9. Rick Turner says:

    Just went to LV seven weeks ago on business. I hope never to need to return. There was nothing attractive about it at all other than the desert outside of town.

    Ever hear the James McMurtry song, “Choctaw Bingo”? It’s coming to a rez near you. It’s the Native Americans’ revenge…gambling fever instilled in white America. And for all I know, the mob may still be involved.

    Look for a copy of “The Man Who Invented Las Vegas” by William Wilkerson, Jr. His dad was the guy who promoted ‘Vegas in Hollywood and eventually sold out to Bugsy Siegal. Las Vegas was “invented” out of mental illness and never recovered.

  10. Alex Bowles says:

    Isn’t the real issue that Vegas has come to depend on so many other sources of revenue?

    I remember going there in the very early 90’s, when gambling really was the main attraction, and the rates for everything else, from hotels to buffets, were very low. The entire place felt run-down and cheap.

    Since then, just about every old-line casino has been demolished, giant shopping malls have been installed, an entire nightclub and restaurant scene has developed (with Tao apparently becoming the most profitable operation of its kind in America) all capped by explosive boom-driven growth in the convention business.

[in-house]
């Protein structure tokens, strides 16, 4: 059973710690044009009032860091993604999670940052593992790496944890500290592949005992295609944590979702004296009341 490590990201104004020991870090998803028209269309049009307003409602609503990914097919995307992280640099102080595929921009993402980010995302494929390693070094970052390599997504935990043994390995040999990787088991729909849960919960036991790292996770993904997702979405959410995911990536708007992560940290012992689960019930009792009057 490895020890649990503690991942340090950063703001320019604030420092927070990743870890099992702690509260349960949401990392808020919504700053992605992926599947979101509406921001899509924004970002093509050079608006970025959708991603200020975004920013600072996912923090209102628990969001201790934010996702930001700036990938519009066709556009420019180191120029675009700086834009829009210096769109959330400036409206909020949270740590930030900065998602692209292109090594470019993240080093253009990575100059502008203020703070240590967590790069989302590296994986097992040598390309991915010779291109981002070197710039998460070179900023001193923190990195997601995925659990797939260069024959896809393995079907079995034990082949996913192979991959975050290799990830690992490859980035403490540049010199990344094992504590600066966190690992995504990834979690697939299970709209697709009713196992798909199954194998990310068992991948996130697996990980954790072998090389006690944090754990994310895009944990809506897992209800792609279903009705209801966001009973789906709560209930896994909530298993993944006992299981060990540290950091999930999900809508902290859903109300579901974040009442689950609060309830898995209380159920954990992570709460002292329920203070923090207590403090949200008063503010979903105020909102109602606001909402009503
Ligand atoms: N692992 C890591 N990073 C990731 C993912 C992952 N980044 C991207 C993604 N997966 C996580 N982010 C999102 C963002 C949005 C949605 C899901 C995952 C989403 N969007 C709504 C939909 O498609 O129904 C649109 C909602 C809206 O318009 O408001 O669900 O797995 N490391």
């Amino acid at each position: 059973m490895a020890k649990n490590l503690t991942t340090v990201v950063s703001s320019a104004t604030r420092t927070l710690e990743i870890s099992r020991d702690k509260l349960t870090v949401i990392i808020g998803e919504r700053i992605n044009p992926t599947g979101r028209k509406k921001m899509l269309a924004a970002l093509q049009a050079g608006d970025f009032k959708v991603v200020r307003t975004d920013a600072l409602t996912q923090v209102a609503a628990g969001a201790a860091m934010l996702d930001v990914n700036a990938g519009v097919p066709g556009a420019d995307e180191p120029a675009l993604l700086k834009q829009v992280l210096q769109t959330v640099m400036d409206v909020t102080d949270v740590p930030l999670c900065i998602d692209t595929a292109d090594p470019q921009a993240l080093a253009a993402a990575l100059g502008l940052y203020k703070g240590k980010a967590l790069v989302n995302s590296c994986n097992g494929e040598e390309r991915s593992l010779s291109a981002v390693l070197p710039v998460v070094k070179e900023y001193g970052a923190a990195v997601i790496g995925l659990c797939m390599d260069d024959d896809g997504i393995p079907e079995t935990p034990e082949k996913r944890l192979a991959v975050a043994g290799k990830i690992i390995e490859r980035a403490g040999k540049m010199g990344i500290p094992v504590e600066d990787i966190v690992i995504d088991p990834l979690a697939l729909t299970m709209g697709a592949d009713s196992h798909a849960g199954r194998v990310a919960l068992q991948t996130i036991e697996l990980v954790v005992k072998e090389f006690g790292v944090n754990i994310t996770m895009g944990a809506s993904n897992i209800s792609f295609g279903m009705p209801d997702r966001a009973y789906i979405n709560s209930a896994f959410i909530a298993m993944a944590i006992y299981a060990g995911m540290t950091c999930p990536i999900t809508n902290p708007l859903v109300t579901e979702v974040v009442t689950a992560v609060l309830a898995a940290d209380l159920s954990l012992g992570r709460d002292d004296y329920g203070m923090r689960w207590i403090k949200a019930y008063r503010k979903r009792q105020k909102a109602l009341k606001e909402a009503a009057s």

So gambling may still be steady work. It’s just that so much of what’s now paying the bills isn’t.

  11. nearlynormalized says:

    Living in Vegas–was inexpensive at one time–having an internet business saves my ass. It is depressing but honest. Locals get good rates on some good shows but honey the scams are happening faster then before.

  12. Jon Taplin says:

    I think the Asians want to stay in Macao and next year Singapore. Steve Wynn used to send his private Boeing 737 to Hong Kong twice a week. They would start gambling as soon as they got on the plane. A real “whale” could loose $3 million in a weekend.

  13. Ken Ballweg says:

    Have to say Jon, “Cadillac Desert” gets more and more in need of reading (or rereading) and showing every year.

    Push for a revival run on PBS. It’s more and more germane then when it was published, or when the documentary was released.

  14. Rick Turner says:

    I have a problem with any community that tries so hard to ignore its setting. Which means, of course, that I have a problem with lots of communities, with places like ‘Vegas being egregious examples…